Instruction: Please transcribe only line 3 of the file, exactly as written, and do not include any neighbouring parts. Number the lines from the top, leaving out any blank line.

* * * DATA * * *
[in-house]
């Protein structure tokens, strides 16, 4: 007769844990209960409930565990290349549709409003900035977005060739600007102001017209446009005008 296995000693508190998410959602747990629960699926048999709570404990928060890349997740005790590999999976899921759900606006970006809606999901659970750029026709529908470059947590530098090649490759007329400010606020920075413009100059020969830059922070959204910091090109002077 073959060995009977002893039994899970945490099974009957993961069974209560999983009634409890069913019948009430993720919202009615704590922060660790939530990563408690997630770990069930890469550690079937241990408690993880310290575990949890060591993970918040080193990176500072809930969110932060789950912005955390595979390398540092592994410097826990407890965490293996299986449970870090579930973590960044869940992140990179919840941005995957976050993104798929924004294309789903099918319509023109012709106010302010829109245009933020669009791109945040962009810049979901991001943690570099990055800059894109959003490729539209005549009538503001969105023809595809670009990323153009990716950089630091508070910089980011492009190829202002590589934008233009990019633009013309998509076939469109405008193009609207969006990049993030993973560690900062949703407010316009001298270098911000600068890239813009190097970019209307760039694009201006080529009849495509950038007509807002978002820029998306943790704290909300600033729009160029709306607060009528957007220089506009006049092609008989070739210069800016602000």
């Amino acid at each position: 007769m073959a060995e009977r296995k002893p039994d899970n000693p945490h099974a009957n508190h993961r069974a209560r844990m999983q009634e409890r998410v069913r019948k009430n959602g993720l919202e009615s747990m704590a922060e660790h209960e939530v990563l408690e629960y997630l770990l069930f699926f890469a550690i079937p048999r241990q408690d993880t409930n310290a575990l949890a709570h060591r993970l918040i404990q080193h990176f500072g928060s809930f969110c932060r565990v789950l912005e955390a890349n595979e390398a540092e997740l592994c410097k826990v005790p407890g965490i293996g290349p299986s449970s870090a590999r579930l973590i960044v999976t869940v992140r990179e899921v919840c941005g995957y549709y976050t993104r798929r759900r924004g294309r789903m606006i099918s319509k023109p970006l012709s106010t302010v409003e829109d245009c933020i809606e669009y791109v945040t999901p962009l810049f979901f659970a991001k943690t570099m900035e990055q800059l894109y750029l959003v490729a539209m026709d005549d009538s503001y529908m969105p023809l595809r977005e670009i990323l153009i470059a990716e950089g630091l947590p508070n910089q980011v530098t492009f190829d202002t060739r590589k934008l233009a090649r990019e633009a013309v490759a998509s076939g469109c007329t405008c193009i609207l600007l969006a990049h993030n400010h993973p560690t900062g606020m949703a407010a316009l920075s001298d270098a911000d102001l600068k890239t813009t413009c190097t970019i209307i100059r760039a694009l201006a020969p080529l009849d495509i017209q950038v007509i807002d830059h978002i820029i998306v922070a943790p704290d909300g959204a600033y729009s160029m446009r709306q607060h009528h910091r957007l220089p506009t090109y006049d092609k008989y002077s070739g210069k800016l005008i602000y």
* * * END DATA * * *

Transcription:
């Amino acid at each position: 007769m073959a060995e009977r296995k002893p039994d899970n000693p945490h099974a009957n508190h993961r069974a209560r844990m999983q009634e409890r998410v069913r019948k009430n959602g993720l919202e009615s747990m704590a922060e660790h209960e939530v990563l408690e629960y997630l770990l069930f699926f890469a550690i079937p048999r241990q408690d993880t409930n310290a575990l949890a709570h060591r993970l918040i404990q080193h990176f500072g928060s809930f969110c932060r565990v789950l912005e955390a890349n595979e390398a540092e997740l592994c410097k826990v005790p407890g965490i293996g290349p299986s449970s870090a590999r579930l973590i960044v999976t869940v992140r990179e899921v919840c941005g995957y549709y976050t993104r798929r759900r924004g294309r789903m606006i099918s319509k023109p970006l012709s106010t302010v409003e829109d245009c933020i809606e669009y791109v945040t999901p962009l810049f979901f659970a991001k943690t570099m900035e990055q800059l894109y750029l959003v490729a539209m026709d005549d009538s503001y529908m969105p023809l595809r977005e670009i990323l153009i470059a990716e950089g630091l947590p508070n910089q980011v530098t492009f190829d202002t060739r590589k934008l233009a090649r990019e633009a013309v490759a998509s076939g469109c007329t405008c193009i609207l600007l969006a990049h993030n400010h993973p560690t900062g606020m949703a407010a316009l920075s001298d270098a911000d102001l600068k890239t813009t413009c190097t970019i209307i100059r760039a694009l201006a020969p080529l009849d495509i017209q950038v007509i807002d830059h978002i820029i998306v922070a943790p704290d909300g959204a600033y729009s160029m446009r709306q607060h009528h910091r957007l220089p506009t090109y006049d092609k008989y002077s070739g210069k800016l005008i602000y």